Parshat Balak, Numbers 22:2-25:9
“Say what you mean; and mean what you say.”
Whenever my grandfather offered me this admonition, I knew I was either being asked to clarify something I’d said or to verify that which I’d asserted.
In either case, the weight of his words caused me to consider carefully the
significance of my speech. In my family — and for our people more generally — words, both those we utter and pen, have power. We are judged by our words and therefore must be responsible with both what we say and how we speak.
In “the Book of Balaam” as the Talmud (Baba Batra 15a) knows this week’s Torah portion, better known to many of us as “Balak,” we witness this King of Moab actively encouraging the Prophet Balaam to curse the Israelites. In due course, God first forbids and then relents and gives in to Balaam’s entreaties to participate in this spectacle. But only on the condition that he do as God instructs. And in keeping with the definition of a biblical prophet, wherein Balaam’s words are in actuality God’s, the prophet’s erstwhile curses redound upon Israel as blessings.
How does this come to be? The surface answer is that Balaam’s words, as is true for all biblical prophets, comes from a divine source. But what does this mean for us? Where might we find words of comfort that may be used to calm those who are feeling cursed?
The poet Ranier Maria Rilke offers the following answer as to where we can draw inspiration for easing the burden of others. Says Rilke, “Do not believe that he who seeks to comfort you lives untroubled among the quiet and simple words that sometimes do you good. His life has much difficulty. Were it otherwise, he would never have been able to find the words.”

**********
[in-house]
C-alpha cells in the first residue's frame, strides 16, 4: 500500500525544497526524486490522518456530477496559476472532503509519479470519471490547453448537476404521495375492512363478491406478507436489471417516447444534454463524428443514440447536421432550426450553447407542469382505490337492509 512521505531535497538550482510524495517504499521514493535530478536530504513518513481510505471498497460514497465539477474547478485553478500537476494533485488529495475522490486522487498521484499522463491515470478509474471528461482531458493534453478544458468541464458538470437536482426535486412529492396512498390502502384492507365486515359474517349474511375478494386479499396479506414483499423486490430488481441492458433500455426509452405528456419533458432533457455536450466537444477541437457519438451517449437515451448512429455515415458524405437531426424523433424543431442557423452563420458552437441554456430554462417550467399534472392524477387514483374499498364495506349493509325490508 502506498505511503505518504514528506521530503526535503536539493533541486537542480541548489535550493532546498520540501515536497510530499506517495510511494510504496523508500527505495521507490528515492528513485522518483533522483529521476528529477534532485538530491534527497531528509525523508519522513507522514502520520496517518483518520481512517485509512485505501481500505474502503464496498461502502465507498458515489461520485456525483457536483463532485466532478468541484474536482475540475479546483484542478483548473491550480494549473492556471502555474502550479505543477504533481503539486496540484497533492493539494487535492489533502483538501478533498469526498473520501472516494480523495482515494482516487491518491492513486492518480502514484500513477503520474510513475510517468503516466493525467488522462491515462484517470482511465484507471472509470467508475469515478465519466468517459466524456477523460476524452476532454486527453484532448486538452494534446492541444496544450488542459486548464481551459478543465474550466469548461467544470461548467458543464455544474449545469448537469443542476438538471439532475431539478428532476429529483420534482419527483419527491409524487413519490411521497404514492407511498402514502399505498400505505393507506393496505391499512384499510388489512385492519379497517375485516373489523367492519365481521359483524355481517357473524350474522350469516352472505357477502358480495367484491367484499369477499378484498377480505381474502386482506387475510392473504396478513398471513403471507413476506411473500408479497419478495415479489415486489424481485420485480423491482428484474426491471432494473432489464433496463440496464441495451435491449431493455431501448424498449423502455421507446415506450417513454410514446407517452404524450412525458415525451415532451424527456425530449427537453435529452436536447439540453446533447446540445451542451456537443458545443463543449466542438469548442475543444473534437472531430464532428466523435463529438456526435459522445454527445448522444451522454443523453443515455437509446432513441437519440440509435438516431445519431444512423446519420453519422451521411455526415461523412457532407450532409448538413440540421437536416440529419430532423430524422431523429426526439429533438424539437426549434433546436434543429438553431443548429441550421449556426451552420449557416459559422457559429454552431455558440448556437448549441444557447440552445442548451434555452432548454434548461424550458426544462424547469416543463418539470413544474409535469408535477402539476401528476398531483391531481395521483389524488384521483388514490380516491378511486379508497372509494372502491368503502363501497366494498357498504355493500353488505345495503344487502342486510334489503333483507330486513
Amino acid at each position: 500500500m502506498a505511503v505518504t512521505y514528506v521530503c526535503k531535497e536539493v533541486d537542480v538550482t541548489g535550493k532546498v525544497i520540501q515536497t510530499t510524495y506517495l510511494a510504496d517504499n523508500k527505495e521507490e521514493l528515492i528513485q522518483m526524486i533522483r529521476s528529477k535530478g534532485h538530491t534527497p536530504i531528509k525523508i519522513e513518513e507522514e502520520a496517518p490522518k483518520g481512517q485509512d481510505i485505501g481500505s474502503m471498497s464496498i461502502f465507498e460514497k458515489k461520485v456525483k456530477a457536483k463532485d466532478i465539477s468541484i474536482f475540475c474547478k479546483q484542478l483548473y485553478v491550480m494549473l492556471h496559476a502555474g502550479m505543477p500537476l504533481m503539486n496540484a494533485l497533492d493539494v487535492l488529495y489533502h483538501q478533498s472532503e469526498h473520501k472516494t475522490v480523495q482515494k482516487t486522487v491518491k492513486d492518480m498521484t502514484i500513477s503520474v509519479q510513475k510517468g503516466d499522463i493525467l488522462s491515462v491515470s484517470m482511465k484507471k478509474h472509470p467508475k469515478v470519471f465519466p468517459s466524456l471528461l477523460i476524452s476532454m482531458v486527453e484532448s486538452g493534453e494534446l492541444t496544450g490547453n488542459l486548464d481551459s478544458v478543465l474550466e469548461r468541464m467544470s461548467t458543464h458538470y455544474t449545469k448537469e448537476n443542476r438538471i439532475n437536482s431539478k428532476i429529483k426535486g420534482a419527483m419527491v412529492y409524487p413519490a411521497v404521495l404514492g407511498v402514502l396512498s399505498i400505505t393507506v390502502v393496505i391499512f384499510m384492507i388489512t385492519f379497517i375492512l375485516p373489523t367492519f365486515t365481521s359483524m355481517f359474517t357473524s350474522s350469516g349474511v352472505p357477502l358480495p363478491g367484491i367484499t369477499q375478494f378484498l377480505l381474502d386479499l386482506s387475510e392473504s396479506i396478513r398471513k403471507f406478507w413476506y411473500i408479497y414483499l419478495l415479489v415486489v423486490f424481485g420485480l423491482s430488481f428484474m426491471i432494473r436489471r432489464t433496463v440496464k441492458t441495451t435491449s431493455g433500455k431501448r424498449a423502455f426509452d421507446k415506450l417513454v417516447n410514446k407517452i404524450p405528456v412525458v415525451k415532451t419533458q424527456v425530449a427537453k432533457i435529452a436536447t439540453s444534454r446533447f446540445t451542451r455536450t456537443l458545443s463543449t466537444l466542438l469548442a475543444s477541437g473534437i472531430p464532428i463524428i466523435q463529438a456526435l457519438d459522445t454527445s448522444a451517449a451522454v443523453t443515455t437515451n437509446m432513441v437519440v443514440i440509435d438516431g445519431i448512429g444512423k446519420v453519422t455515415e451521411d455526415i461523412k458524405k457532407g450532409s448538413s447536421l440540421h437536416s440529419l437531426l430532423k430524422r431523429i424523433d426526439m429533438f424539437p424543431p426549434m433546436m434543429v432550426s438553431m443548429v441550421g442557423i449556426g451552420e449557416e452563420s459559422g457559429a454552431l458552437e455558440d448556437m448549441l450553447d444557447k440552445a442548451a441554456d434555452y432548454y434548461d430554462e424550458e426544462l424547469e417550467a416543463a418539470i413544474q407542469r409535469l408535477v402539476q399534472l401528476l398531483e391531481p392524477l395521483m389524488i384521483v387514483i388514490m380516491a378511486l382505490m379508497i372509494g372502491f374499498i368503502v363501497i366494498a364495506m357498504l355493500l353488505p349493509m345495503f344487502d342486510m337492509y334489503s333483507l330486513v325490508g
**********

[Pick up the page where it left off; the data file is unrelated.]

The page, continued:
Speak from your heart, from your kishkes, from your experience, Rilke counsels, and understand that everyone is struggling with what it means to be human, to live a life among others, to live a life worthy of emulation. What all of us share in common, after all, is that life takes its toll on everyone; and no one gets out of here whole. Thus, we can care best for one another by speaking to one another in our own voice and out of the depths of our own striving and struggle, hurt and pain.
“Say what you mean; and mean what you say,” my grandfather taught me. Sincerity, after all, is the value of speech that is sacred. For in our house, the alternative to this was to hear Grandpa say, “I see your lips moving, Aaron, but I don’t hear you saying anything.”
Rabbi Aaron Bisno is the Frances F. & David R. Levin senior rabbinic pulpit rabbi of Rodef Shalom Congregation. This column is a service of the Greater Pittsburgh Rabbinic Association.